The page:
>> Plain language – (literally) halfway around the world

Plain language – (literally) halfway around the world

By Judge Mark P. Painter

When the e-mail came from Naseem, asking me to come to Malaysia to talk about plain language, of course I was intrigued. Spreading the word about plain language legal writing has become a passion. And I would be one of three “world-class experts.”

There would be two seminars, one in Kuala Lumpur and one in Penang. The Malaysian government, specifically the Construction Industry Development Board (CIDB), was the sponsor, along with many other groups. Who could resist?

Though I knew where Malaysia is, I hadn’t been in that part of the world. But then, after a bit of Mapquesting, the reality dawned – it is a long way. As the crow flies, it’s 9,500 miles from Cincinnati (Compare: Tokyo 5,700; London 3,950; Moscow 5,050; Baghdad 6,500; Cape Town, 8,300.) The route we (my wife Sue Ann Painter braved the trip) flew was almost 10,500 miles. If you go much farther from Cincinnati, you start coming back. When we returned, we left from the Equator and flew over the polar ice cap – what’s left of it.

A missed day

We left Cincinnati on July 17 and arrived in Kuala Lumpur (everyone calls it KL) on July 19. We missed the 18th – I’m not sure where it went.

Thirty-two hours after our departure, and not as worse for wear as we expected, we arrived at the KL airport, which is new and impressive. We were fetched by a driver holding a name card with my name on it. That’s never happened before.

The KL airport is about an hour ride from town – it was the first place they could find enough flat land. The area around KL is what we would call “rolling,” with some mountains in the near distance.

A vibrant city of about 3,500,000 people, KL is the Malaysian capital.

The seminars

The construction industry is at the forefront of the plain language movement in Malaysia. At first that seemed strange – but who depends on contracts more? And most construction clients, architects, contractors, subcontractors, and managers have trouble with legalese – as does everyone else.

My contact was Sr Noushad Ali Naseem bin Ameer Ali, whom I met through a plain language international listserv. (The Sr is a designation equal to Dr. – it means surveyor – but not in the sense we would understand it. A surveyor is a value surveyor – someone who is a construction industry consultant. Naseem has degrees in architecture and construction management and is working on his PhD.)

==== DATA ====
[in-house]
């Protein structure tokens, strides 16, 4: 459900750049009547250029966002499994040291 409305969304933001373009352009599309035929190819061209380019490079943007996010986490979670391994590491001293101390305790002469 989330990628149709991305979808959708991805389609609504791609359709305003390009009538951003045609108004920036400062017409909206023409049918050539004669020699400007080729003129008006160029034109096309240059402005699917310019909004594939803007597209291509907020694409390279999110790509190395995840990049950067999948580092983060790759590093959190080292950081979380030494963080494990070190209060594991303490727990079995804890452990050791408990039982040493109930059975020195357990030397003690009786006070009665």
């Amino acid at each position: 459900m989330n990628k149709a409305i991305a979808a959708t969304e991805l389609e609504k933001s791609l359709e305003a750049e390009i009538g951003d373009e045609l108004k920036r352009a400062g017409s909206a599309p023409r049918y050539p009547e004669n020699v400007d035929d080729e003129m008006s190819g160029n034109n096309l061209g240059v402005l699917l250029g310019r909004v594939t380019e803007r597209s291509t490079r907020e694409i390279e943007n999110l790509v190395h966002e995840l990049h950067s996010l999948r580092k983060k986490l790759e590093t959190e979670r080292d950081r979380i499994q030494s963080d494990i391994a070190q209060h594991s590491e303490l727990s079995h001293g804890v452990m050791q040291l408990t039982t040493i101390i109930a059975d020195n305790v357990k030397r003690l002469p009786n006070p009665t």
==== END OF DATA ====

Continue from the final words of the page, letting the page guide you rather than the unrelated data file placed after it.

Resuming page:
Naseem asked four “world class” experts, only one of whom declined – because of the length of the trip. I came the farthest. The two others both came from Sydney, Australia –Peter Butt of the University of Sydney College of Law and Dr. Robert Eagleson, a retired English professor and head of the Victorian Law Reform Commission.

The local presenters were no less accomplished: a retired judge, a practicing lawyer who heads the committee to reform construction contracts, and Naseem, the driving force. (Click here to read the speakers’ bios.)

In KL we had a surprising turnout of more than 350 attendees: lawyers, architects, contractors, subcontractors, administrators, and government officials.

All the presentations were on plain language, with different emphasis. Prof. Butt gave his “myths” of legal drafting: the reasons why some people think “legalese” is better are all myths.

Dr. Eagleson gave examples of documents drafted in legalese, then converted to plain English. As usual, the difference was stunning.

Lawyer Tan Swee Im showed some of the “before” language of the standard construction contract, then the “after.” The committee she heads had been able to cut the number of words by 40%, while gaining, not losing meaning.

Sr. Naseem had a great video presentation on the benefits of plain language in a variety of situations.

At the end of both seminars, the audience was asked whether they wanted to stay with the old legalese or switch to plain language. For the latter, every hand went up.

About six weeks later, I received a thank-you letter from Sariah Abdul Karib, of the CIDB, with this language: “The conference has generated overwhelming support from the audience. … Following the conference, the Design and Build Form Construction Contract is now being redrafted in modern style.”

Now we just need to work on the U.S.


Mark Painter has served as a judge on the Ohio First District Court of Appeals for 13 years, after 13 years on the Hamilton County Municipal Court. Judge Painter is the author of 370 nationally published decisions, 120 legal articles, and 6 books, including The Legal Writer: 40 Rules for the Art of Legal Writing, which is available at http://books.lawyersweekly.com. Judge Painter has given dozens of seminars on legal writing. Contact him through his website, www.judgepainter.org